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Home: Perl Programming Help: Advanced:
strict problems

 



aravindprasad
Novice

Jun 22, 2009, 10:19 AM

Post #1 of 10 (2414 views)
strict problems Can't Post

Hi all,

I have a strange situation on my hands. I have to use a set of Perl subroutines (coded by someone else) in my scripts. Now these subroutines are all *^&%* weird copyrighted stuff. Meaning I can copy them into my scripts (or call them or whatever) but I can not edit a bloody alphabet in them. Now this guy who wrote these subroutines had no sense of what strict is. So I have to break my strict rules to include them. What I am thinking of doing is this:

Code
/usr/bin/perl -w 
use strict;
# my strict stuff here
# and here
# and here ...

my $myvar;
{
no strict; # strict goes KABOOM
$myvar = ext_sub_main($arg1, $arg2, $arg3);
# this subroutine call other subs which are also not strict coded
}

# back in the strict code

### subroutines
sub ext_sub_main {
# YUKK stuff here
ext_sub1(blah blah);
ext_sub2(more blah);
return something;
}
sub ext_sub1 {
# HELP HELP!!! I cant see this stuff anymore
}
sub ext_sub2 {
# I need anti-depressants NOW
}


But is there a more elegant way of doing this without sullying my code with a "no strict"??? Any help to soothe the nerves of my obsessively compulsive strict coding brain is very much appreciated.

Thanks in advance,
-AP


1arryb
User

Jun 22, 2009, 10:27 AM

Post #2 of 10 (2407 views)
Re: [aravindprasad] strict problems [In reply to] Can't Post

Hi aravindprasad,

Move all of your "unstrict" code into a separate module, doing whatever you have to do to get it to compile, then "use" it in your "strict" program. I've tested this approach and it works.

Larry


FishMonger
Veteran / Moderator

Jun 22, 2009, 11:39 AM

Post #3 of 10 (2406 views)
Re: [aravindprasad] strict problems [In reply to] Can't Post

What are the error and/or warning messages that you are recieving?

I doubt that the problem is due to strict. It's more likely due to using the -w flag which is global instead of the warnings pragma which is lexical.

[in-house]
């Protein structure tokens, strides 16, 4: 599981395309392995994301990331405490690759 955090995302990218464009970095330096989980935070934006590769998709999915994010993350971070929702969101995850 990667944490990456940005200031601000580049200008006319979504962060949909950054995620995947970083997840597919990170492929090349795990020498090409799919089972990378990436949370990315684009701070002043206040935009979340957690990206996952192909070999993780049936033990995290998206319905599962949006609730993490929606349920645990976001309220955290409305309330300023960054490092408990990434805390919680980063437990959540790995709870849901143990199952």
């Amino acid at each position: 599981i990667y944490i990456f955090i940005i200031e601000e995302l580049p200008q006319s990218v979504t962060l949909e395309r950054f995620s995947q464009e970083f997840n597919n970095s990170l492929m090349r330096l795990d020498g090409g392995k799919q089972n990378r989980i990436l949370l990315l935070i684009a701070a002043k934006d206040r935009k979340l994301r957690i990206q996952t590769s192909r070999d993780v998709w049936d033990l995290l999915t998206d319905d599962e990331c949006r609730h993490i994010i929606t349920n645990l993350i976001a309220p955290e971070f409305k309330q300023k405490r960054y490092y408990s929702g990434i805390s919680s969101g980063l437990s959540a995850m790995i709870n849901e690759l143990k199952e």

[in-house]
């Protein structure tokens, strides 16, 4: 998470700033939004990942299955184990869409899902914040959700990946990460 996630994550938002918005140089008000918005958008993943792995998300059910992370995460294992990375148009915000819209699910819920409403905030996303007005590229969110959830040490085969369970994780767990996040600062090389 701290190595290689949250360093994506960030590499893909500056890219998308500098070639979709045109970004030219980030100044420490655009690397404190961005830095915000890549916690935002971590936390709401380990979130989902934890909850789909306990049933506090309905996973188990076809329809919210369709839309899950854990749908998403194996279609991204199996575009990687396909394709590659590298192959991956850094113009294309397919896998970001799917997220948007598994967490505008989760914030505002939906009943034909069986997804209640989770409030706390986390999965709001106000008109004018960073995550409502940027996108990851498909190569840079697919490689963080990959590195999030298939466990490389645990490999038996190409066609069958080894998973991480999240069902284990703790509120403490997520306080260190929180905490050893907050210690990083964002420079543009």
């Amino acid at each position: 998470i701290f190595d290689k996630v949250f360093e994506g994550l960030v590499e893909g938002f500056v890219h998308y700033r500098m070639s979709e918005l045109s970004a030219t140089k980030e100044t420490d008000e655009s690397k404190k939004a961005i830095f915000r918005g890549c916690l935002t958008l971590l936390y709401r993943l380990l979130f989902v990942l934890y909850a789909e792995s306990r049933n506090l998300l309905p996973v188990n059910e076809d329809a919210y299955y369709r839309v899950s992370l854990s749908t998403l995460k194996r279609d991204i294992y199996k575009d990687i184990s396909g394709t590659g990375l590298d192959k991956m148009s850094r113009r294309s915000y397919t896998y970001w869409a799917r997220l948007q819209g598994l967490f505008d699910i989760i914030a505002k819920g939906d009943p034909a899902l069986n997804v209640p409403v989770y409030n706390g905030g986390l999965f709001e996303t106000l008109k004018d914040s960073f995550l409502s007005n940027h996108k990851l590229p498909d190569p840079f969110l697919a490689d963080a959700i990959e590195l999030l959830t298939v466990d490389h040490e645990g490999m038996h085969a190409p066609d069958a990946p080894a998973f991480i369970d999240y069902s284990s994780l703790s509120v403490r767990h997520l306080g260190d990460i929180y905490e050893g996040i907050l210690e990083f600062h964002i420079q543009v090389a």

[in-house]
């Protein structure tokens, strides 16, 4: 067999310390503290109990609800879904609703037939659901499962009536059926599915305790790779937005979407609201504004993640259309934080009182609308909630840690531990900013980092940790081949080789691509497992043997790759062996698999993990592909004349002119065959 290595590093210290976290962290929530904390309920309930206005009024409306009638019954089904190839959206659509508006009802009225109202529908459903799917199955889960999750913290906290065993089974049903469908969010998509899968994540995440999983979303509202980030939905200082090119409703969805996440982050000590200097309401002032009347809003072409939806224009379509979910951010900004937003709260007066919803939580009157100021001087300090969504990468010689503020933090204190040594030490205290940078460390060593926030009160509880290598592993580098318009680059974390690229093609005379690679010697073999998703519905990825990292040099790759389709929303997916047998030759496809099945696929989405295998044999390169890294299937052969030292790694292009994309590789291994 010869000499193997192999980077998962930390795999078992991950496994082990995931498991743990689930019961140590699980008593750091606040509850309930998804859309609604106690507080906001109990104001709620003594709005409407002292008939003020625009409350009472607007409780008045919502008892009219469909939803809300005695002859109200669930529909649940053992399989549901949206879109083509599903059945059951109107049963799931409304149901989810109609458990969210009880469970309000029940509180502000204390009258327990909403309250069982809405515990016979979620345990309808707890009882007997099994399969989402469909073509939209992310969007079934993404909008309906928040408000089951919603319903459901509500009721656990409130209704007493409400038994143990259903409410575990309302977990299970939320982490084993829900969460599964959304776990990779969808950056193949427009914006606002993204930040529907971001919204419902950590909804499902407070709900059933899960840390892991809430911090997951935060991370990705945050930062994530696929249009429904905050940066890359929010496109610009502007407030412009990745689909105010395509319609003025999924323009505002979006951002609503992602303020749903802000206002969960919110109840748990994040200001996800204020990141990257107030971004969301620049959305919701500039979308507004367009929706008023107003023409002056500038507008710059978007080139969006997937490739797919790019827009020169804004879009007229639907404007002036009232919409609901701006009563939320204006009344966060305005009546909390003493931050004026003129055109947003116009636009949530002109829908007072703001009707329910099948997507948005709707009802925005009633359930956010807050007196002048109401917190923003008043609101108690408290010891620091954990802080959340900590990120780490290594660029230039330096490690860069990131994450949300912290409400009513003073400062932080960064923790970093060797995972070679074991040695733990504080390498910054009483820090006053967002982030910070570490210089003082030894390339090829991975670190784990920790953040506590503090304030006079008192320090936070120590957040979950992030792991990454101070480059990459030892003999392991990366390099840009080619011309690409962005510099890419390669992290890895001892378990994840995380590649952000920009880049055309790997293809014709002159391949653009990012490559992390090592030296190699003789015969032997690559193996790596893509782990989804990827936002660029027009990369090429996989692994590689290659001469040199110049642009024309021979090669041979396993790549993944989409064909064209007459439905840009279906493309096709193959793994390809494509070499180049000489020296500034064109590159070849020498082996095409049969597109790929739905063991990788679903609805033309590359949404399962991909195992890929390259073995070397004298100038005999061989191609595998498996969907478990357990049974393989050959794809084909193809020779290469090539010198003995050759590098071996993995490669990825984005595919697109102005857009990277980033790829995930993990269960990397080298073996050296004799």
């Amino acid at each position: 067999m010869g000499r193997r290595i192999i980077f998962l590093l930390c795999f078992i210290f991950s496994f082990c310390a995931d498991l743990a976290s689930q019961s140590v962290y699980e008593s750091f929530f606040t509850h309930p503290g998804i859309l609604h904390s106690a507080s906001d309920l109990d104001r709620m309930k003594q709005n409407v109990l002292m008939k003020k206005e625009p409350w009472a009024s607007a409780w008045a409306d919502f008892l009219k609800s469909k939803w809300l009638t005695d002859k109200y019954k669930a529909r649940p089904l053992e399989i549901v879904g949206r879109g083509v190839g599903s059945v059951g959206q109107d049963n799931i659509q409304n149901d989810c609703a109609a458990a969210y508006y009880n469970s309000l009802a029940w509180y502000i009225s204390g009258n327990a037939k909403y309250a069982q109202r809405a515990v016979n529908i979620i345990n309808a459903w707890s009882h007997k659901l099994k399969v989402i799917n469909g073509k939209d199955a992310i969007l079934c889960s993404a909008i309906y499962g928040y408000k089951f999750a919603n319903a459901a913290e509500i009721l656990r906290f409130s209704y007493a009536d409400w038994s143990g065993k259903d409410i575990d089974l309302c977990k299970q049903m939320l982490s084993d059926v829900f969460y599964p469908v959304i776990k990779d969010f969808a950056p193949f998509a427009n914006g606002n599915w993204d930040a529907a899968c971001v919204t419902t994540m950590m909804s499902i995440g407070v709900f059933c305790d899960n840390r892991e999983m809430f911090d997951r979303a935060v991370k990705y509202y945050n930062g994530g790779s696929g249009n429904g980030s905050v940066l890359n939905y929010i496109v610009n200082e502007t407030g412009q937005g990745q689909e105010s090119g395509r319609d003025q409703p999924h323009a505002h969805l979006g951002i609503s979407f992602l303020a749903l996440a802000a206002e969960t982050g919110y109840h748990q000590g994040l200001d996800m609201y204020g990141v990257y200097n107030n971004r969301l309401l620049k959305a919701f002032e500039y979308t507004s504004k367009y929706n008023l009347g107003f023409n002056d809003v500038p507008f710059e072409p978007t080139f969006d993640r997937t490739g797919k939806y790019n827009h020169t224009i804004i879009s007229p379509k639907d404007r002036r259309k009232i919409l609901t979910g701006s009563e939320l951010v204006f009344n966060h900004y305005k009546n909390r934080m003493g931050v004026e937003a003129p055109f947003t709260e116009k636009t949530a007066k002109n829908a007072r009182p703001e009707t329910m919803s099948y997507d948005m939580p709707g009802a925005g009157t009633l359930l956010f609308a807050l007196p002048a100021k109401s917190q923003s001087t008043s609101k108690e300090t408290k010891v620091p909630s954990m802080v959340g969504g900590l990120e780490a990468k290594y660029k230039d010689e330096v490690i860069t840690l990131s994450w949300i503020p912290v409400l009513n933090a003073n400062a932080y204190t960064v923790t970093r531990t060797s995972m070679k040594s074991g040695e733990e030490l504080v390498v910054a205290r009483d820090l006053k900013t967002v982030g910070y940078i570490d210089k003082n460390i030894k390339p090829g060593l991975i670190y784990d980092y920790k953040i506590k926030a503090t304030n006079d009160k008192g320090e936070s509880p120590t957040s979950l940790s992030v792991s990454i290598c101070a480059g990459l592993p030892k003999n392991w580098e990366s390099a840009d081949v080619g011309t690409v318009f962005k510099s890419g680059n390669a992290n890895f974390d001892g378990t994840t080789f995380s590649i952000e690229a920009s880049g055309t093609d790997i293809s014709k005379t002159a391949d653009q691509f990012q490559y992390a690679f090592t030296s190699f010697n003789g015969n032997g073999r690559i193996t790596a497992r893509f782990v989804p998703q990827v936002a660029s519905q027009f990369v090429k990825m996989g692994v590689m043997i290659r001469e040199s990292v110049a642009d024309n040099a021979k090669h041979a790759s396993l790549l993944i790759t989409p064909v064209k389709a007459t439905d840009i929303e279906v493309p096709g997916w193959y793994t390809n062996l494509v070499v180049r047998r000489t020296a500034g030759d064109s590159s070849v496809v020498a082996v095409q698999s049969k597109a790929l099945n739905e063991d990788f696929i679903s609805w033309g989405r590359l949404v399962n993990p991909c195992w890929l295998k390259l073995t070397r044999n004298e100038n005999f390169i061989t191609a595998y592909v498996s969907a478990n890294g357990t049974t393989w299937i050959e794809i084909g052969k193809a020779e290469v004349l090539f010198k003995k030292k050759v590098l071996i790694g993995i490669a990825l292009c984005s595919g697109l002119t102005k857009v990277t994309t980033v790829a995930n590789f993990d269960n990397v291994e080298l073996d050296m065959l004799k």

FishMonger
Veteran / Moderator

Jun 22, 2009, 11:58 AM

Post #4 of 10 (2405 views)
Re: [aravindprasad] strict problems [In reply to] Can't Post

The best solution is probably to scrap the other persons code and write your own corrected version.


aravindprasad
Novice

Jun 23, 2009, 6:32 AM

Post #5 of 10 (2395 views)
Re: [FishMonger] strict problems [In reply to] Can't Post

Thanks Larry and FishMonger. I like FishMonger's idea of rewriting that stuff especially since its not a very complex idea. But I might end in some legal trouble (its an algorithm which is probably patented). So I will not go there.

I am sure its not the -w sign which is the problem. I get the usual error if you forget a "my" when you use a variable the first time, "Global symbol $blahblah requires explicit package name in /path/to/script line 1245" (or something very similar).

I like the idea of creating a module in which I can insert the dirty subroutines intact. Since I am not really rewriting any of "their" code, I guess compiling should not be a problem. I will try that.

But here is something else. This guy actually opens a file handle in the main module and prints to it in other modules that he calls from the main module. Now I know that you can transfer references to file handles between subroutines. But that is not being done here. So that code goes like this

Code
sub mainsub { 
open FH, ">filename.ext" || die "failed";
sub1();
close FH;
}
sub sub1 {
print FH "printing to FH in sub1 though it was opened in mainsub\n";
return 1;
}


I had no clue this could be done. But I tried running just these modules separately and this works. Is this really allowed??? Or is this still allowed unofficially to cater for legacy code? These subroutines were written in 2002. I will appreciate a clarification.

Thanks and reagrds,
-AP


aravindprasad
Novice

Jun 23, 2009, 6:59 AM

Post #6 of 10 (2393 views)
Re: [aravindprasad] strict problems [In reply to] Can't Post